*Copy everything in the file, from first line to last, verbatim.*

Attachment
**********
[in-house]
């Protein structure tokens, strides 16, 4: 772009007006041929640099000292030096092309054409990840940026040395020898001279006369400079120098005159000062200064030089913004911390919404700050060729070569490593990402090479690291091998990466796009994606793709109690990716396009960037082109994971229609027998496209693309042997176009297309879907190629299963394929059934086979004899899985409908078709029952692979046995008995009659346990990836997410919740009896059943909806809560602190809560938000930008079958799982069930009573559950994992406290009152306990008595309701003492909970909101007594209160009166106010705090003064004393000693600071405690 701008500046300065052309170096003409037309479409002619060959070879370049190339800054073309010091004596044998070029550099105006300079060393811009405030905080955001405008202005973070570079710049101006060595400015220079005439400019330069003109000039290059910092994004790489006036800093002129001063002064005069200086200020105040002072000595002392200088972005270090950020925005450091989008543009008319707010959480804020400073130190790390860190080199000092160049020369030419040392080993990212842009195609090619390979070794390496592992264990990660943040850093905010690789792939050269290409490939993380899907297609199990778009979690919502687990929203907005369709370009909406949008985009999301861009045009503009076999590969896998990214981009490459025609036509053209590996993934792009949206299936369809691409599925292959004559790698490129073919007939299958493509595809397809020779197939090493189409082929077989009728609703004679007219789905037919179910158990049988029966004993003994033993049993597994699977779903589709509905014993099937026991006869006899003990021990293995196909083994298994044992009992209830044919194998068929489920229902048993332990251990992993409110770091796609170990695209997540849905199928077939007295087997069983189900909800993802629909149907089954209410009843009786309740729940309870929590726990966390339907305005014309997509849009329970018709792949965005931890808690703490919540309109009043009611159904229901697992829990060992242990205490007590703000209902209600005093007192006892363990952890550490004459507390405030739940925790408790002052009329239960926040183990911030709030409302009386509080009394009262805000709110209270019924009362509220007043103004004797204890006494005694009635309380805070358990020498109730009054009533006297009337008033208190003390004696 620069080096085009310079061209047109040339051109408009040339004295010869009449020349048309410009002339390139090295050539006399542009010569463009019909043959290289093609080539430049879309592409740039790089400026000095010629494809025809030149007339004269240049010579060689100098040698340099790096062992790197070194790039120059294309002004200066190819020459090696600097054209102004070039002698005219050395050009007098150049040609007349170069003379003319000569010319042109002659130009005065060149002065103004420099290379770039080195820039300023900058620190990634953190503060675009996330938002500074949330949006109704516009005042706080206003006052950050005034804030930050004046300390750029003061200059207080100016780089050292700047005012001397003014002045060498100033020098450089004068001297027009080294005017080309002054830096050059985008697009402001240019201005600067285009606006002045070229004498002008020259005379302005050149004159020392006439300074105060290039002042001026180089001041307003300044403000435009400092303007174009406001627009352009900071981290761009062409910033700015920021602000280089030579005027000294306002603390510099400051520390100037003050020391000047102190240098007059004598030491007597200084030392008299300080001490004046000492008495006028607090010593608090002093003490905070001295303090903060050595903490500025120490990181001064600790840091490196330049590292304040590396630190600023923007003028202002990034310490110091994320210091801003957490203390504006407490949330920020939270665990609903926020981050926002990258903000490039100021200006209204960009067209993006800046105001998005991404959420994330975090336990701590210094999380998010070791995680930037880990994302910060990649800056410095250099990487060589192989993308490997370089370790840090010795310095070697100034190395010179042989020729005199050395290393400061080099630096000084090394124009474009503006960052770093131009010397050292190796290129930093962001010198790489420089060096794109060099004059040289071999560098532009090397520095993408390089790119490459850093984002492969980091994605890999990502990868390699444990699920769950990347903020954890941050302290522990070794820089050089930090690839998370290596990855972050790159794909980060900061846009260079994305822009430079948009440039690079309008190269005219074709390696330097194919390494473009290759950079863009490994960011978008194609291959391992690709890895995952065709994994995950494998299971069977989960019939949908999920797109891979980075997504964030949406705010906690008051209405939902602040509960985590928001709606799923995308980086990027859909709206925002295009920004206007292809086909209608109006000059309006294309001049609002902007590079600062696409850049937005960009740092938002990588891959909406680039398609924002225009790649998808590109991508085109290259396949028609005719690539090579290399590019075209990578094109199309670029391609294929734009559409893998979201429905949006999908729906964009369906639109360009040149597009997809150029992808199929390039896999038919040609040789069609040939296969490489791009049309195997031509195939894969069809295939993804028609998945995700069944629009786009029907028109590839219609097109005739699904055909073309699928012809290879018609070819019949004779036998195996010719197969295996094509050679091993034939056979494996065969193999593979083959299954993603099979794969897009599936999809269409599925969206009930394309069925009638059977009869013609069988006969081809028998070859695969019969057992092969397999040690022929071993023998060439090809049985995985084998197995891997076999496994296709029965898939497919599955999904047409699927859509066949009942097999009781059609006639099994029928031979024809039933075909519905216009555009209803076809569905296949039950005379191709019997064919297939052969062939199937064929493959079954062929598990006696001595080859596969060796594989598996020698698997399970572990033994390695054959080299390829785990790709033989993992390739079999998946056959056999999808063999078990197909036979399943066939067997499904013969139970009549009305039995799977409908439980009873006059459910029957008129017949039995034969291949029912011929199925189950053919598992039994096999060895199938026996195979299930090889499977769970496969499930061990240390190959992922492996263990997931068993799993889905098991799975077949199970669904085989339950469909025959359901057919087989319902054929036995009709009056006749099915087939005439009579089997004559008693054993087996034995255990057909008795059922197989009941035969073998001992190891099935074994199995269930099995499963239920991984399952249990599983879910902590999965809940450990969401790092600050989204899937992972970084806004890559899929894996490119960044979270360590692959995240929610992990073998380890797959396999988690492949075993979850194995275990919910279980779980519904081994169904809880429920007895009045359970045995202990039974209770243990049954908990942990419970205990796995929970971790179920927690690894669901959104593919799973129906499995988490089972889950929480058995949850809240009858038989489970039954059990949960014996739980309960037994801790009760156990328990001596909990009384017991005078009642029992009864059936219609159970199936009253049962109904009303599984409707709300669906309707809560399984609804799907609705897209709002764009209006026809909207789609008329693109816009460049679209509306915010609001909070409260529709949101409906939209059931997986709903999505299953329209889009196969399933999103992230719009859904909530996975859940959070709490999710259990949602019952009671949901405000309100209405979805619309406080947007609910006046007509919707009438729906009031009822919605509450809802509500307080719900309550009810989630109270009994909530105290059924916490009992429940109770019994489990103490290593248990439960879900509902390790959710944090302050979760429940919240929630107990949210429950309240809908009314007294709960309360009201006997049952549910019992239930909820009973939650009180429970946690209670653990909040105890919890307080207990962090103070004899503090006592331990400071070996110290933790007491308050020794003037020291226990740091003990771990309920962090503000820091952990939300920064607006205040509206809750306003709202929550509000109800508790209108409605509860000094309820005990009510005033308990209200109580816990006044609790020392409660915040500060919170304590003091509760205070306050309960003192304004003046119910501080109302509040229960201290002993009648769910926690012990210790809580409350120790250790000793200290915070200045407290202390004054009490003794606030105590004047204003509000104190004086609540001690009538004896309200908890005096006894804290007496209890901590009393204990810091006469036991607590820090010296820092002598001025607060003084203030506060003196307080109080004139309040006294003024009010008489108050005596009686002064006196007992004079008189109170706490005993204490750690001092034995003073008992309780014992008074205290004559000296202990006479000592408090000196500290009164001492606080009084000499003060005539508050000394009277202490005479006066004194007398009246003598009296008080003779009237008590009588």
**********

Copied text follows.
[in-house]
């Protein structure tokens, strides 16, 4: 772009007006041929640099000292030096092309054409990840940026040395020898001279006369400079120098005159000062200064030089913004911390919404700050060729070569490593990402090479690291091998990466796009994606793709109690990716396009960037082109994971229609027998496209693309042997176009297309879907190629299963394929059934086979004899899985409908078709029952692979046995008995009659346990990836997410919740009896059943909806809560602190809560938000930008079958799982069930009573559950994992406290009152306990008595309701003492909970909101007594209160009166106010705090003064004393000693600071405690 701008500046300065052309170096003409037309479409002619060959070879370049190339800054073309010091004596044998070029550099105006300079060393811009405030905080955001405008202005973070570079710049101006060595400015220079005439400019330069003109000039290059910092994004790489006036800093002129001063002064005069200086200020105040002072000595002392200088972005270090950020925005450091989008543009008319707010959480804020400073130190790390860190080199000092160049020369030419040392080993990212842009195609090619390979070794390496592992264990990660943040850093905010690789792939050269290409490939993380899907297609199990778009979690919502687990929203907005369709370009909406949008985009999301861009045009503009076999590969896998990214981009490459025609036509053209590996993934792009949206299936369809691409599925292959004559790698490129073919007939299958493509595809397809020779197939090493189409082929077989009728609703004679007219789905037919179910158990049988029966004993003994033993049993597994699977779903589709509905014993099937026991006869006899003990021990293995196909083994298994044992009992209830044919194998068929489920229902048993332990251990992993409110770091796609170990695209997540849905199928077939007295087997069983189900909800993802629909149907089954209410009843009786309740729940309870929590726990966390339907305005014309997509849009329970018709792949965005931890808690703490919540309109009043009611159904229901697992829990060992242990205490007590703000209902209600005093007192006892363990952890550490004459507390405030739940925790408790002052009329239960926040183990911030709030409302009386509080009394009262805000709110209270019924009362509220007043103004004797204890006494005694009635309380805070358990020498109730009054009533006297009337008033208190003390004696 620069080096085009310079061209047109040339051109408009040339004295010869009449020349048309410009002339390139090295050539006399542009010569463009019909043959290289093609080539430049879309592409740039790089400026000095010629494809025809030149007339004269240049010579060689100098040698340099790096062992790197070194790039120059294309002004200066190819020459090696600097054209102004070039002698005219050395050009007098150049040609007349170069003379003319000569010319042109002659130009005065060149002065103004420099290379770039080195820039300023900058620190990634953190503060675009996330938002500074949330949006109704516009005042706080206003006052950050005034804030930050004046300390750029003061200059207080100016780089050292700047005012001397003014002045060498100033020098450089004068001297027009080294005017080309002054830096050059985008697009402001240019201005600067285009606006002045070229004498002008020259005379302005050149004159020392006439300074105060290039002042001026180089001041307003300044403000435009400092303007174009406001627009352009900071981290761009062409910033700015920021602000280089030579005027000294306002603390510099400051520390100037003050020391000047102190240098007059004598030491007597200084030392008299300080001490004046000492008495006028607090010593608090002093003490905070001295303090903060050595903490500025120490990181001064600790840091490196330049590292304040590396630190600023923007003028202002990034310490110091994320210091801003957490203390504006407490949330920020939270665990609903926020981050926002990258903000490039100021200006209204960009067209993006800046105001998005991404959420994330975090336990701590210094999380998010070791995680930037880990994302910060990649800056410095250099990487060589192989993308490997370089370790840090010795310095070697100034190395010179042989020729005199050395290393400061080099630096000084090394124009474009503006960052770093131009010397050292190796290129930093962001010198790489420089060096794109060099004059040289071999560098532009090397520095993408390089790119490459850093984002492969980091994605890999990502990868390699444990699920769950990347903020954890941050302290522990070794820089050089930090690839998370290596990855972050790159794909980060900061846009260079994305822009430079948009440039690079309008190269005219074709390696330097194919390494473009290759950079863009490994960011978008194609291959391992690709890895995952065709994994995950494998299971069977989960019939949908999920797109891979980075997504964030949406705010906690008051209405939902602040509960985590928001709606799923995308980086990027859909709206925002295009920004206007292809086909209608109006000059309006294309001049609002902007590079600062696409850049937005960009740092938002990588891959909406680039398609924002225009790649998808590109991508085109290259396949028609005719690539090579290399590019075209990578094109199309670029391609294929734009559409893998979201429905949006999908729906964009369906639109360009040149597009997809150029992808199929390039896999038919040609040789069609040939296969490489791009049309195997031509195939894969069809295939993804028609998945995700069944629009786009029907028109590839219609097109005739699904055909073309699928012809290879018609070819019949004779036998195996010719197969295996094509050679091993034939056979494996065969193999593979083959299954993603099979794969897009599936999809269409599925969206009930394309069925009638059977009869013609069988006969081809028998070859695969019969057992092969397999040690022929071993023998060439090809049985995985084998197995891997076999496994296709029965898939497919599955999904047409699927859509066949009942097999009781059609006639099994029928031979024809039933075909519905216009555009209803076809569905296949039950005379191709019997064919297939052969062939199937064929493959079954062929598990006696001595080859596969060796594989598996020698698997399970572990033994390695054959080299390829785990790709033989993992390739079999998946056959056999999808063999078990197909036979399943066939067997499904013969139970009549009305039995799977409908439980009873006059459910029957008129017949039995034969291949029912011929199925189950053919598992039994096999060895199938026996195979299930090889499977769970496969499930061990240390190959992922492996263990997931068993799993889905098991799975077949199970669904085989339950469909025959359901057919087989319902054929036995009709009056006749099915087939005439009579089997004559008693054993087996034995255990057909008795059922197989009941035969073998001992190891099935074994199995269930099995499963239920991984399952249990599983879910902590999965809940450990969401790092600050989204899937992972970084806004890559899929894996490119960044979270360590692959995240929610992990073998380890797959396999988690492949075993979850194995275990919910279980779980519904081994169904809880429920007895009045359970045995202990039974209770243990049954908990942990419970205990796995929970971790179920927690690894669901959104593919799973129906499995988490089972889950929480058995949850809240009858038989489970039954059990949960014996739980309960037994801790009760156990328990001596909990009384017991005078009642029992009864059936219609159970199936009253049962109904009303599984409707709300669906309707809560399984609804799907609705897209709002764009209006026809909207789609008329693109816009460049679209509306915010609001909070409260529709949101409906939209059931997986709903999505299953329209889009196969399933999103992230719009859904909530996975859940959070709490999710259990949602019952009671949901405000309100209405979805619309406080947007609910006046007509919707009438729906009031009822919605509450809802509500307080719900309550009810989630109270009994909530105290059924916490009992429940109770019994489990103490290593248990439960879900509902390790959710944090302050979760429940919240929630107990949210429950309240809908009314007294709960309360009201006997049952549910019992239930909820009973939650009180429970946690209670653990909040105890919890307080207990962090103070004899503090006592331990400071070996110290933790007491308050020794003037020291226990740091003990771990309920962090503000820091952990939300920064607006205040509206809750306003709202929550509000109800508790209108409605509860000094309820005990009510005033308990209200109580816990006044609790020392409660915040500060919170304590003091509760205070306050309960003192304004003046119910501080109302509040229960201290002993009648769910926690012990210790809580409350120790250790000793200290915070200045407290202390004054009490003794606030105590004047204003509000104190004086609540001690009538004896309200908890005096006894804290007496209890901590009393204990810091006469036991607590820090010296820092002598001025607060003084203030506060003196307080109080004139309040006294003024009010008489108050005596009686002064006196007992004079008189109170706490005993204490750690001092034995003073008992309780014992008074205290004559000296202990006479000592408090000196500290009164001492606080009084000499003060005539508050000394009277202490005479006066004194007398009246003598009296008080003779009237008590009588």